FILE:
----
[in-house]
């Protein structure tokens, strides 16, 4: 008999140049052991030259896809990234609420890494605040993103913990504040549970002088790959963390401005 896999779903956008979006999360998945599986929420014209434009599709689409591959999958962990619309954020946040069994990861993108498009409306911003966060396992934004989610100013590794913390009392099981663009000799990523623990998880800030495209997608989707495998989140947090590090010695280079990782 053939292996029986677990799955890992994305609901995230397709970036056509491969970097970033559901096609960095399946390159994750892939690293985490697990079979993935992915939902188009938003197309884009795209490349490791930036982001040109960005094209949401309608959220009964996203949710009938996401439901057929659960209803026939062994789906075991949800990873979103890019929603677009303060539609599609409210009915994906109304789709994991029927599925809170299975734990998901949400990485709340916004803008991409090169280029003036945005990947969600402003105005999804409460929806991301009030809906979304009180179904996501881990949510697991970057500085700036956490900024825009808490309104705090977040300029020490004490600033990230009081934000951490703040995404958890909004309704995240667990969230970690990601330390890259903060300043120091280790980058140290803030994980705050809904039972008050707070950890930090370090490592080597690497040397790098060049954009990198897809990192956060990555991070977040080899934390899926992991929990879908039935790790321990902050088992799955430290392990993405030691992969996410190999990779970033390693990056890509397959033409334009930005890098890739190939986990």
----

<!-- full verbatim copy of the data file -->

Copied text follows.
[in-house]
């Protein structure tokens, strides 16, 4: 008999140049052991030259896809990234609420890494605040993103913990504040549970002088790959963390401005 896999779903956008979006999360998945599986929420014209434009599709689409591959999958962990619309954020946040069994990861993108498009409306911003966060396992934004989610100013590794913390009392099981663009000799990523623990998880800030495209997608989707495998989140947090590090010695280079990782 053939292996029986677990799955890992994305609901995230397709970036056509491969970097970033559901096609960095399946390159994750892939690293985490697990079979993935992915939902188009938003197309884009795209490349490791930036982001040109960005094209949401309608959220009964996203949710009938996401439901057929659960209803026939062994789906075991949800990873979103890019929603677009303060539609599609409210009915994906109304789709994991029927599925809170299975734990998901949400990485709340916004803008991409090169280029003036945005990947969600402003105005999804409460929806991301009030809906979304009180179904996501881990949510697991970057500085700036956490900024825009808490309104705090977040300029020490004490600033990230009081934000951490703040995404958890909004309704995240667990969230970690990601330390890259903060300043120091280790980058140290803030994980705050809904039972008050707070950890930090370090490592080597690497040397790098060049954009990198897809990192956060990555991070977040080899934390899926992991929990879908039935790790321990902050088992799955430290392990993405030691992969996410190999990779970033390693990056890509397959033409334009930005890098890739190939986990």